Wednesday, September 29, 2004
Blogosphering in the News
A little more than a year ago, John Hawkins listed the most influential center-right bloggers. (He ignored left-of-center blogs and non-political blogs because he was not well acquainted with them.) His list was as follows:
1. Andrew Sullivan
3. The Corner
4. The Volokh Conspiracy
5. Little Green Footballs
6. Lileks (James) The Bleat
7. Steven Den Beste
9. A Small Victory
10. Tim Blair
If Hawkins were to create such a list today, I have no doubt we'd see plenty of new names--sites like Powerline, Hewitt, Allah, and perhaps Wizbang and INDC Journal. Not coincidentally, these are among the most consistently interesting and informed sites in the blogosphere.
As someone who has been running a political webpage since mid-2001 and who has been involved in the blogging community since early 2002, let me say that it has NEVER BEEN EASIER to build traffic and make a name for yourself than it is right now.
I say that because 2 1/2 years ago, just about the only blogger on the right side of the net who could send any significant traffic your way was Glenn Reynolds from Instapundit.
Back then, a link from the Professor was worth around 2k new sets of eyeballs hitting your page tops, 1000 more typically, or only a few hundred if it was part of one of his posts where he linked multiple blogs. There were very few other blogs capable of sending over more than a couple of hundred readers back then and most of them focused more on content than linking.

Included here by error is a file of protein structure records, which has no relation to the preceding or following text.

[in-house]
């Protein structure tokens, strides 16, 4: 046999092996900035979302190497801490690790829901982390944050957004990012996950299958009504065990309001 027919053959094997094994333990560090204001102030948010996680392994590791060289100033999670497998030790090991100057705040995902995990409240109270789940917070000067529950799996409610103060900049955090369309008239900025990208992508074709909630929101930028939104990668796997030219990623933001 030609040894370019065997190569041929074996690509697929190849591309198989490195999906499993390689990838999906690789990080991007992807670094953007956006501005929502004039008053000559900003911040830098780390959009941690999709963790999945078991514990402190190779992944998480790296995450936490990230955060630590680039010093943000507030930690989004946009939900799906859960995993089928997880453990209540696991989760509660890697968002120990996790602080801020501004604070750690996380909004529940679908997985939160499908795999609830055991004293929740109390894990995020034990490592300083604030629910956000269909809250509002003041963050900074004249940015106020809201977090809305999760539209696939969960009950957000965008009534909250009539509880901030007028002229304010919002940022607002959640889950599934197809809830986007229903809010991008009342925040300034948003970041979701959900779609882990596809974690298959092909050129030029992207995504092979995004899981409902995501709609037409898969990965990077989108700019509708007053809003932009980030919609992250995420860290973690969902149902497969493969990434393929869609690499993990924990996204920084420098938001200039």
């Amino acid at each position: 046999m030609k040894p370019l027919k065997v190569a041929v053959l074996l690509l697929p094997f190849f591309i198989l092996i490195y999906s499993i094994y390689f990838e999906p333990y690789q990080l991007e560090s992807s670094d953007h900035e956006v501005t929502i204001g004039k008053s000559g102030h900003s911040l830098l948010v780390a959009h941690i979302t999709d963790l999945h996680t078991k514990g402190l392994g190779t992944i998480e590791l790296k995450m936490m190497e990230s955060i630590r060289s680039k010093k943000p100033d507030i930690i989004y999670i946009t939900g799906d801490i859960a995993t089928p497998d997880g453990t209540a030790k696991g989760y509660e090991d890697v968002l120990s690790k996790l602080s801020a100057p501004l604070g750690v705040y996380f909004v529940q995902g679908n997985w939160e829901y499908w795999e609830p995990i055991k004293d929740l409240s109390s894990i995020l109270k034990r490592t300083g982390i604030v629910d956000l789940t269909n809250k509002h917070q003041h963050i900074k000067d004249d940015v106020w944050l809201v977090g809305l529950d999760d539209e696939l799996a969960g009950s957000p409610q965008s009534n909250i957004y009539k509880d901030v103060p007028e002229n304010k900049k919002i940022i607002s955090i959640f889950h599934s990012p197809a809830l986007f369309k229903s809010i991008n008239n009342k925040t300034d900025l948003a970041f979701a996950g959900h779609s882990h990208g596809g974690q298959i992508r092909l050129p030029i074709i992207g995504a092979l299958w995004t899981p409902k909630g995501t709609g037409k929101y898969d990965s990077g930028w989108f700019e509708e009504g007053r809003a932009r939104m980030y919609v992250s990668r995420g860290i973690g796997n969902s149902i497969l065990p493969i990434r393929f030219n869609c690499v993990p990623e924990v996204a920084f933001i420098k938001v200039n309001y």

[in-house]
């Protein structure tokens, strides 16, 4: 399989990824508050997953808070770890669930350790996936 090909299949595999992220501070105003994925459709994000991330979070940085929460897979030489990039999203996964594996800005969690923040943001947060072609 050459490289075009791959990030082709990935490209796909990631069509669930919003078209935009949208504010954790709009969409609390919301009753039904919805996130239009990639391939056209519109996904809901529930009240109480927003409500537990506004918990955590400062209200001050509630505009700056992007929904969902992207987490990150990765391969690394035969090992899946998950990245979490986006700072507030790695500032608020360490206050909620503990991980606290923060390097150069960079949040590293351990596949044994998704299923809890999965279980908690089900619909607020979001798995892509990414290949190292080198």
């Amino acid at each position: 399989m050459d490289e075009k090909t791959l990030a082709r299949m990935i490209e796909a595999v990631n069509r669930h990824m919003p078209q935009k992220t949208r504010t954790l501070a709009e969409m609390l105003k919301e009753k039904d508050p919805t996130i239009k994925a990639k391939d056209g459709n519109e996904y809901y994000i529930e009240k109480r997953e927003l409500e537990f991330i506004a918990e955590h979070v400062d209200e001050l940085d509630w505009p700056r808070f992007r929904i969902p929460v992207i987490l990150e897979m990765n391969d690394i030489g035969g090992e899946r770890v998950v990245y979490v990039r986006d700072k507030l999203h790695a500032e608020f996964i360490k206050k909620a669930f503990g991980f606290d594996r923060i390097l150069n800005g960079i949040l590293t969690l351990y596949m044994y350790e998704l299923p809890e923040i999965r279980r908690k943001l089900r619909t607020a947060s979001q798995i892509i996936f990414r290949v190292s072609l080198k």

But today? Although the Instalanches are a lot bigger (I think the last one I got was around 10k daily uniques), there are now dozens and dozens of blogs capable of sending over a few hundred plus sets of eyeballs if they link you.
And from Dust in the Light, note this:
As with everything, one's approach to the experience of blogging will affect one's view of its opportunities. I've been trying to break into relatively creative fields for almost two-thirds of my not-quite-thirty years of life — first acting, then music, then writing — so when I look at the blogosphere, I see tremendous opportunity. Not only is the Internet new, unruly territory, but it's also easier to get somebody to click a link than to read a manuscript. More importantly, it's easier to get an individual to publish a link (with or without a "heh" or "indeed") to content on the author's space than to convince an editor to buy and publish a full piece. In this way, merit really does play a stronger role in blogging, and exposure in that realm increasingly reflects into the "professional" literary world.
But it can't be denied that blogging well can be hard work. In my two years of blogging, I've researched countless issues, developing indepth analyses of some, replete with charts and catalogues. I've rearranged my schedule and cut into my sleep time in order to churn out worthwhile posts at Internet speed. I've even experimented with a whole new medium (digital video) and spent a few days, during a few weeks, making vlogs. These habits can become excessive, to be sure, but I think a portion of the frustration that Billmon expresses is attributable to the balance of demands.